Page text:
Around 4,000 aftershocks have rattled the Canterbury region since February 22, according to GNS Science records.
The latest was a magnitude 4.2 aftershock this morning, six months to the day a magnitude 6.3 aftershock struck Christchurch, killing 181 people.
This morning's quake struck at 8.38am, and was centred 10km southeast of Lyttelton, in Port Levy on Banks Peninsula, at a depth of 10km.
GNS Science said the quake was "widely felt in Christchurch", with reports it was felt strongly in Bexley, Burwood and Redcliffs.
Since the devastating quake at 12.51pm on February 22, there have been at least 3,985 aftershocks of any size in the Canterbury region.
The number is likely to be even higher, with many of the smaller ones not recorded by GNS Science.
Duty seismologist Caroline Holden said at least 1,023 of those were over magnitude 3.
"They are so shallow and so close, they would be felt every single time, at least by one person, unless they are in the middle of the Canterbury Plains," she said. "It's pretty crazy."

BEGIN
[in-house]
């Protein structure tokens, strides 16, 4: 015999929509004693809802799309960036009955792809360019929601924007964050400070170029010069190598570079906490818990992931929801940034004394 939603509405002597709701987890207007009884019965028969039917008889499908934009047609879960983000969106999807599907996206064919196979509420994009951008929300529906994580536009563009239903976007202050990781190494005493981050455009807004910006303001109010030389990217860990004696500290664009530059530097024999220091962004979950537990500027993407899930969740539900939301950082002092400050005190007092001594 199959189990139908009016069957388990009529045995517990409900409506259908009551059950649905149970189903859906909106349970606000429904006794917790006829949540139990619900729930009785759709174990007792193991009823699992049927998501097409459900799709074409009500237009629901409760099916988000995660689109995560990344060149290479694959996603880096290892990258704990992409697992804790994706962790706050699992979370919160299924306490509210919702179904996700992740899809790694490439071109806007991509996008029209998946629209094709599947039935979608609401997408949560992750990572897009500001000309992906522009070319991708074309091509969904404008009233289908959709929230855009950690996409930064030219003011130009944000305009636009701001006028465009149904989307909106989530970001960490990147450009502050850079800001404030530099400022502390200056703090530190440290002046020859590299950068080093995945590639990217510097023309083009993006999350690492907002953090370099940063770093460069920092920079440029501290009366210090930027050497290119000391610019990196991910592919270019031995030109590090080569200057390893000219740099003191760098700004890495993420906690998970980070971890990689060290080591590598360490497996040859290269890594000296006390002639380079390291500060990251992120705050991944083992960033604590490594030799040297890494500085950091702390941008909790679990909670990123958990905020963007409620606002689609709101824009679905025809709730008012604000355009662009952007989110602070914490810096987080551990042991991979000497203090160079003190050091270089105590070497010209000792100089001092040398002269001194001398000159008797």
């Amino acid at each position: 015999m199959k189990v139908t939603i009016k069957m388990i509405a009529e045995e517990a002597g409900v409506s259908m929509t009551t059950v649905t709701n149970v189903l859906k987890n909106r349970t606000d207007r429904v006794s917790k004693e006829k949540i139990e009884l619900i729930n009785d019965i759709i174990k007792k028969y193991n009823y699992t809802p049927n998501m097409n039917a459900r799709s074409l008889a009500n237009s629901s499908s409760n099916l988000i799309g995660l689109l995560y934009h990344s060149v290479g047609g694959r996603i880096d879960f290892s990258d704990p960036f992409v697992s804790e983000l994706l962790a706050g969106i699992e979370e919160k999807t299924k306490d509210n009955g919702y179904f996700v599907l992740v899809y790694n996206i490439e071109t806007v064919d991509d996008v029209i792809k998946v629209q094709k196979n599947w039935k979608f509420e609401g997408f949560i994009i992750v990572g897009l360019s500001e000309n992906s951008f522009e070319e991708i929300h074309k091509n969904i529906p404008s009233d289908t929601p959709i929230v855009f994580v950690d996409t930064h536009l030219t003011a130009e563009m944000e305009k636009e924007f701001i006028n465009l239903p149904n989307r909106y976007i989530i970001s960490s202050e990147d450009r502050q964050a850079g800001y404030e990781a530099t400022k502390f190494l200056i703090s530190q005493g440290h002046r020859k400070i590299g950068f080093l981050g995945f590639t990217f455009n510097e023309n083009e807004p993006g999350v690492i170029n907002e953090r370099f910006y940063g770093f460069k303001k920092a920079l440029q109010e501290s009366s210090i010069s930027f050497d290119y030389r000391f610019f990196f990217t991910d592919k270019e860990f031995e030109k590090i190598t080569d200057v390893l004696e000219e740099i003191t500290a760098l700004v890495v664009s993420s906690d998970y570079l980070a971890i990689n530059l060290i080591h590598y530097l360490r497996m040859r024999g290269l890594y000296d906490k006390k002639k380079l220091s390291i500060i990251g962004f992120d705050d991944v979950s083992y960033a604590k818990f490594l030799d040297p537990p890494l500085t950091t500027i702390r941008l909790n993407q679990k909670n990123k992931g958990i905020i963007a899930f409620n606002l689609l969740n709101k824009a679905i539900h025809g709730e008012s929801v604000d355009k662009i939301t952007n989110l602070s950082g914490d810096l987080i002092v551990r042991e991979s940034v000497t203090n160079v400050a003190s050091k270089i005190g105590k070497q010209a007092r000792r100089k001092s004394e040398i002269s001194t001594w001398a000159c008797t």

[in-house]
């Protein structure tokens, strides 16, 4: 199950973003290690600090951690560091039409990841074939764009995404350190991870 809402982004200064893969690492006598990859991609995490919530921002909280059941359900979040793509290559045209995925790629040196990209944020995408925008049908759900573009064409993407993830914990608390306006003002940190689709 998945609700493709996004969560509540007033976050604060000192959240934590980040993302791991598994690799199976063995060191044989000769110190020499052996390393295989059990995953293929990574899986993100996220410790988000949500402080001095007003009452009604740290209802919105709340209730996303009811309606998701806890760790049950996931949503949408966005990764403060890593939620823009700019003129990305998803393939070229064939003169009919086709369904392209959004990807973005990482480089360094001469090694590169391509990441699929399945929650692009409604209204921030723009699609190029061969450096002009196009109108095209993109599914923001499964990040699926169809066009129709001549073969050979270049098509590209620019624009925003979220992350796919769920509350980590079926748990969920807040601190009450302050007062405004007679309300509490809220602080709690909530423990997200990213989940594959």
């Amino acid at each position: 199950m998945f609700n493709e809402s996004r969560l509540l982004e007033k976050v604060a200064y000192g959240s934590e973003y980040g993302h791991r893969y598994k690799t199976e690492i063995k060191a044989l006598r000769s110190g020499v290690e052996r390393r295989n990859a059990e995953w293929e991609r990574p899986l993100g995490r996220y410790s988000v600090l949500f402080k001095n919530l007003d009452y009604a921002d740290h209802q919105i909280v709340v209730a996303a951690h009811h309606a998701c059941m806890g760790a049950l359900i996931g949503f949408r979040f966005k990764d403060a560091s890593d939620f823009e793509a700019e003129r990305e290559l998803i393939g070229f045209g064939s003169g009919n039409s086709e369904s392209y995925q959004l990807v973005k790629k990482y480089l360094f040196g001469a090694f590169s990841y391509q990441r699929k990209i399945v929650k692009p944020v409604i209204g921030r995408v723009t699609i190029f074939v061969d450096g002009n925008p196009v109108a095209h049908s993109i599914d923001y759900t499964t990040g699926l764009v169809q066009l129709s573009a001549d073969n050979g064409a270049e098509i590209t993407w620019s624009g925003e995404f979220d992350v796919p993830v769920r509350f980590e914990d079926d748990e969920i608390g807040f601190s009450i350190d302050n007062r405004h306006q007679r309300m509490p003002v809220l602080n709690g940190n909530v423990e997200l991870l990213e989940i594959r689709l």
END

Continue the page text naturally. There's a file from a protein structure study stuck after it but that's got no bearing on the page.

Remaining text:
After a quiet week in Christchurch last week, when snow was more of a disruption than tremors, Christchurch has had three magnitude 4 quakes in as many days, with a magnitude 4 and a 4.2 hitting on Saturday.
"If you look at an average fortnight I think it is pretty standard," Holden said. "There was a bit of a quiet time last week ... but it just caught up in the weekend."
Since the initial magnitude 7.1 earthquake on September 4, there have been more than 8,300 earthquakes in the Canterbury region, with 28 over magnitude 5 and two over magnitude 6.
After another magnitude 6.3 earthquake on June 13 the likelihood of another big one increased, Holden said, but the odds have since decreased again.
According to GNS Science, there is a 26 per cent chance of up to two quakes magnitude 5 to 5.4 between August 15 and September 4. Within that same period there is a 6 per cent chance of a magnitude 5.5 to 5.9, a 3 per cent chance of a quake 6 to 6.4, and less than a per cent of a chance of a magnitude 6.5 and higher.
In the next year, there is an 82 per cent chance of a up to five quakes measuring between 5 and 5.4, a 39 per cent chance of up to two quakes 5.5 to 5.9, a 10 per cent chance of a quake between 6 and 6.4, a 5 per cent chance of a magnitude 6.5 to 6.9 and a 2 per cent chance of a jolt measuring 7 to 7.9.